Time-Lapsed National Park Webcams: Monitoring the Shutdown

On January 12, 2019, the ongoing federal government shutdown became the longest in United States history.  One of its casualties has been our national park system, if we’re to judge from reports of rampant litter, feces, and vandalism.  I was curious to see how the National Park Service air quality webcams have been faring.

In a previous post, I showed how to create time-lapse video by scraping images from the online archives of these webcams.  As of January 12th, the official webcam interface was no longer working: the pages still load, but without any content.  However, my code directly access the archives directories themselves, and it seems some webcam images are still being uploaded automatically as they’re captured, with the equipment presumably running on autopilot while furloughed staff are away.  That means we can continue to watch what’s happening in front of the webcams even if the views are otherwise concealed from public view.

I’ve modified my earlier script a little to fit the new circumstances.  First, I added some text in the upper left corner of each frame to identify the webcam name, date, and time, and in the process discovered a mistake with my earlier code: I’d been adding the hour after midnight to the end of the day rather than the beginning.  That’s now fixed.  Second, rather than skipping missing images as before, I’m now inserting plain white frames to represent them—white so that the contrast with black night views is apparent.  When you see white, then, that means a webcam wasn’t uploading anything.  Finally, I increased the timeout for reading initial URLs from one second to five seconds and ran each segment twice to try to ensure I wouldn’t miss any frames due to unreliable connections.  I try to grab one image per fifteen-minute interval, which is the usual rate of capture.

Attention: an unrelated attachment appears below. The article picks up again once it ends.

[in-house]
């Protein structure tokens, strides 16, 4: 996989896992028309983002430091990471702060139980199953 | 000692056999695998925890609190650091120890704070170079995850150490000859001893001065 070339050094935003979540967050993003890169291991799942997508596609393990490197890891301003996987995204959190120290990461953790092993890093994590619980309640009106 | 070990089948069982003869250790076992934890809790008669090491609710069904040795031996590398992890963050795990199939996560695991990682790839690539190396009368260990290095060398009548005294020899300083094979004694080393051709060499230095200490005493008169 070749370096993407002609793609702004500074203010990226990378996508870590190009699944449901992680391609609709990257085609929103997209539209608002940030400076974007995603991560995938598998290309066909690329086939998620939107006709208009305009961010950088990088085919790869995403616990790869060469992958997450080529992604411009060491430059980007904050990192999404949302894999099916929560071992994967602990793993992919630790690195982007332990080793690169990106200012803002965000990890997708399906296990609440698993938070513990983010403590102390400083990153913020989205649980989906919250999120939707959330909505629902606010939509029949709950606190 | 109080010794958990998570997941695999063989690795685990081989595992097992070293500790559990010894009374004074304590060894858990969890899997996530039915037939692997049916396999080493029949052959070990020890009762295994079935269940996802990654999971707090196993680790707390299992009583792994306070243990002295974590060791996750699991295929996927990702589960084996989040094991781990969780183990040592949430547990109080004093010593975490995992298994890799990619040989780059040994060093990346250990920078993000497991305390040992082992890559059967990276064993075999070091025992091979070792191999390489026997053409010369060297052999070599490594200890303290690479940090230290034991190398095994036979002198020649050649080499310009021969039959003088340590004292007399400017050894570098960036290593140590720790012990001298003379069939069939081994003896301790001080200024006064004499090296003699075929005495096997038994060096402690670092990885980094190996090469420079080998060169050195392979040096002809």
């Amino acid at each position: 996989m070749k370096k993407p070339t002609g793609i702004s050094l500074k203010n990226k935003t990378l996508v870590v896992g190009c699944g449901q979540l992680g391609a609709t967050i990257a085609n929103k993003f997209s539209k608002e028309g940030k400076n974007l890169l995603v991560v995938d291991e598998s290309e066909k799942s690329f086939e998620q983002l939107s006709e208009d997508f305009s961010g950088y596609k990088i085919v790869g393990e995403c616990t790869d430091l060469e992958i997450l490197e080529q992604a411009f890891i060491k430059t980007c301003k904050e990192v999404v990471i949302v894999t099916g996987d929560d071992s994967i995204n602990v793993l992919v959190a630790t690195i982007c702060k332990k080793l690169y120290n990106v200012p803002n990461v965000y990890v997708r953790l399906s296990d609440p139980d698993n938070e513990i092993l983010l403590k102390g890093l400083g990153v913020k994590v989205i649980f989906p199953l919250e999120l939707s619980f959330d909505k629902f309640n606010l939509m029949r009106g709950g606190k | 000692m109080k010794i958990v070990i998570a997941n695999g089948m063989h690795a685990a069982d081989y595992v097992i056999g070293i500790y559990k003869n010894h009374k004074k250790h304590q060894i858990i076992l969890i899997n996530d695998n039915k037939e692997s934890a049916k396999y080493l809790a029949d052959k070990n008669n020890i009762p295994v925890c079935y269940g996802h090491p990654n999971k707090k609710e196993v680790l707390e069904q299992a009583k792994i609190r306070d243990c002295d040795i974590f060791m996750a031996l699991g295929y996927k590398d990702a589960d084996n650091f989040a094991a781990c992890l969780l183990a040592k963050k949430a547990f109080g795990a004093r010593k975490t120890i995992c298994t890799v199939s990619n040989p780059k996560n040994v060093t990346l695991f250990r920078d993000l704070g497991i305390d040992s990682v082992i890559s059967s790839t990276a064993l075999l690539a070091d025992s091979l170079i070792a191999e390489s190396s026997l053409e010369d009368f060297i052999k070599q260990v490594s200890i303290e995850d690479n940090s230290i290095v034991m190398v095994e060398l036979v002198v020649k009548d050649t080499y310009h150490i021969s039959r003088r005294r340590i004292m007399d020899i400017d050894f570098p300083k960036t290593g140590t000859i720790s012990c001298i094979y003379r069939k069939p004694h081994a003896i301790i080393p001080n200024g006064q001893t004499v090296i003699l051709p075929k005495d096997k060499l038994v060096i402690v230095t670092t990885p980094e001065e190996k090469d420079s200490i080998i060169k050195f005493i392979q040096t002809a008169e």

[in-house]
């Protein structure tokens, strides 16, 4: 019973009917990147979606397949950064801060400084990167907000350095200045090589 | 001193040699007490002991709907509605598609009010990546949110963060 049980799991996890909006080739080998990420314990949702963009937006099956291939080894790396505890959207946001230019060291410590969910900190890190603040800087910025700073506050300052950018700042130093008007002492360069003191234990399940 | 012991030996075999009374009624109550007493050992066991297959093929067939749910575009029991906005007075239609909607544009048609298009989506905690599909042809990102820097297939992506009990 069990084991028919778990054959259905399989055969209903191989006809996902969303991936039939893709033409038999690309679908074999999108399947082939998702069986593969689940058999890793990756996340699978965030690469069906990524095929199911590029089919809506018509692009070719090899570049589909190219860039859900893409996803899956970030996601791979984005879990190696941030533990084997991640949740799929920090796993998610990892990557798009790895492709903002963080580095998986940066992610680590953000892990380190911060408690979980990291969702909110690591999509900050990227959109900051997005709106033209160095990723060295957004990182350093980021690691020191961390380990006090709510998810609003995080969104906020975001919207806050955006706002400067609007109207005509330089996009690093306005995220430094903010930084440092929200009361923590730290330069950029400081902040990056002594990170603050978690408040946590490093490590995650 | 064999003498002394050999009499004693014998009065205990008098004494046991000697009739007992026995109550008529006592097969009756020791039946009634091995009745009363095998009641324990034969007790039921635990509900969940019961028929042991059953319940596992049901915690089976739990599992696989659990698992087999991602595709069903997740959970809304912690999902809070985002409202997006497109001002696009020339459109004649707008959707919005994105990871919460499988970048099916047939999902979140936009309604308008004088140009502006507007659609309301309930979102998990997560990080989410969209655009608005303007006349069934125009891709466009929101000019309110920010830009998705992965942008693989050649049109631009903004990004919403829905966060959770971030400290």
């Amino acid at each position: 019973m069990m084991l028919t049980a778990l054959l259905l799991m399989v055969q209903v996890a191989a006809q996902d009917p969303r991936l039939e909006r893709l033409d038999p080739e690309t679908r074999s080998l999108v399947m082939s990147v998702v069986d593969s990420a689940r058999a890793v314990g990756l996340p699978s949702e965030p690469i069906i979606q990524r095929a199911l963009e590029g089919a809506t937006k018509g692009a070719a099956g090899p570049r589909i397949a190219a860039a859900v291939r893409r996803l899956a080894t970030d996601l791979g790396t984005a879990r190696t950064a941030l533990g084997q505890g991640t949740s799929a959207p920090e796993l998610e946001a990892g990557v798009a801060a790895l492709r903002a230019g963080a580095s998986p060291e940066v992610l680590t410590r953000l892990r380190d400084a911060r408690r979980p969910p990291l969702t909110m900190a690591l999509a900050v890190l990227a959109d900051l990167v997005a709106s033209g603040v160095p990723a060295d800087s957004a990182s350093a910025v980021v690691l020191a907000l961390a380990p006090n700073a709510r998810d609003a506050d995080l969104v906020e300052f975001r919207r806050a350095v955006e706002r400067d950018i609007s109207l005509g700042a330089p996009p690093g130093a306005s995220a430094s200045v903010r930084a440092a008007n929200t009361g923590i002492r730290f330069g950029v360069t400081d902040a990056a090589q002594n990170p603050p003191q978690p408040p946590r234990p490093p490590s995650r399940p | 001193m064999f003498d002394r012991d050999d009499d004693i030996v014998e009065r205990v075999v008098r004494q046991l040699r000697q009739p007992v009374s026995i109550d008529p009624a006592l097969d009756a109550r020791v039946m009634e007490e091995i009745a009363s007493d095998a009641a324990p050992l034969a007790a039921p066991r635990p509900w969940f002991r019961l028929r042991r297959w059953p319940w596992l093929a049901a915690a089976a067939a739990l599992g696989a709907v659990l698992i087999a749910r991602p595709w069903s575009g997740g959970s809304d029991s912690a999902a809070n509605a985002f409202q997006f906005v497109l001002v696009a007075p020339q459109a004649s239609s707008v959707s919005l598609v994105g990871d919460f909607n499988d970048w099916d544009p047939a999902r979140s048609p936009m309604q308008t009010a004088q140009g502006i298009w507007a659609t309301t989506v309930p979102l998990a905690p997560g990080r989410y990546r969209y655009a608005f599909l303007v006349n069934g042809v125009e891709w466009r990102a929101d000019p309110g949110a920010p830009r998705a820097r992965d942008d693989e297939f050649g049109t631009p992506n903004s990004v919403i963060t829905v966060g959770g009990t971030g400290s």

Eleven of the air quality webcams have been down for the whole duration of the shutdown.  In fact, all eleven were already down before the shutdown, but they also haven’t been brought back online since it began.

The remaining ten air quality webcams have continued to function well into the shutdown:

One of these, thro, seems to have gone down for the count on January 6th, and as of this writing things aren’t looking good for pore either, but the others are still plugging along.  Sometimes a webcam goes down for a few hours or even a couple days, only to come back online; I don’t know whether that means a camera is auto-resetting itself or some intrepid off-the-clock park ranger has managed to set things right.  In other cases, something has gone awry and not been fixed: witness the maca camera lens, which got spattered with mud or something on January 6th and still hasn’t been wiped clean.

I’m writing these words on January 14th, and I’ve been capturing video in twenty-four-hour segments, so the initial footage I’m uploading runs through 11:45 PM on January 13th.  Depending on what the future brings, I may replace it periodically with updated versions.  It’s gratifying to be able to apply Griffonage methods to documentation of current events, but that hardly counts as a silver lining for the cloud of living in such dismal times.

Video download link

Update (January 16, 2019): Early in the morning on January 15th, images abruptly ceased being uploaded from all remaining webcams.  I’ll update the video shortly to cover January 14th and 15th and assume this will stand as a complete record of webcam footage from the period of the shutdown.

Update (January 31, 2019): Nothing new had gone online as of January 29th, but by January 29th new images began appearing, including some that date back to earlier points in the shutdown and, apparently, just hadn’t been uploaded.  I don’t think I’ll update my video any further, but it looks like a more comprehensive air-webcam record from the period of the shutdown exists than at first appeared.

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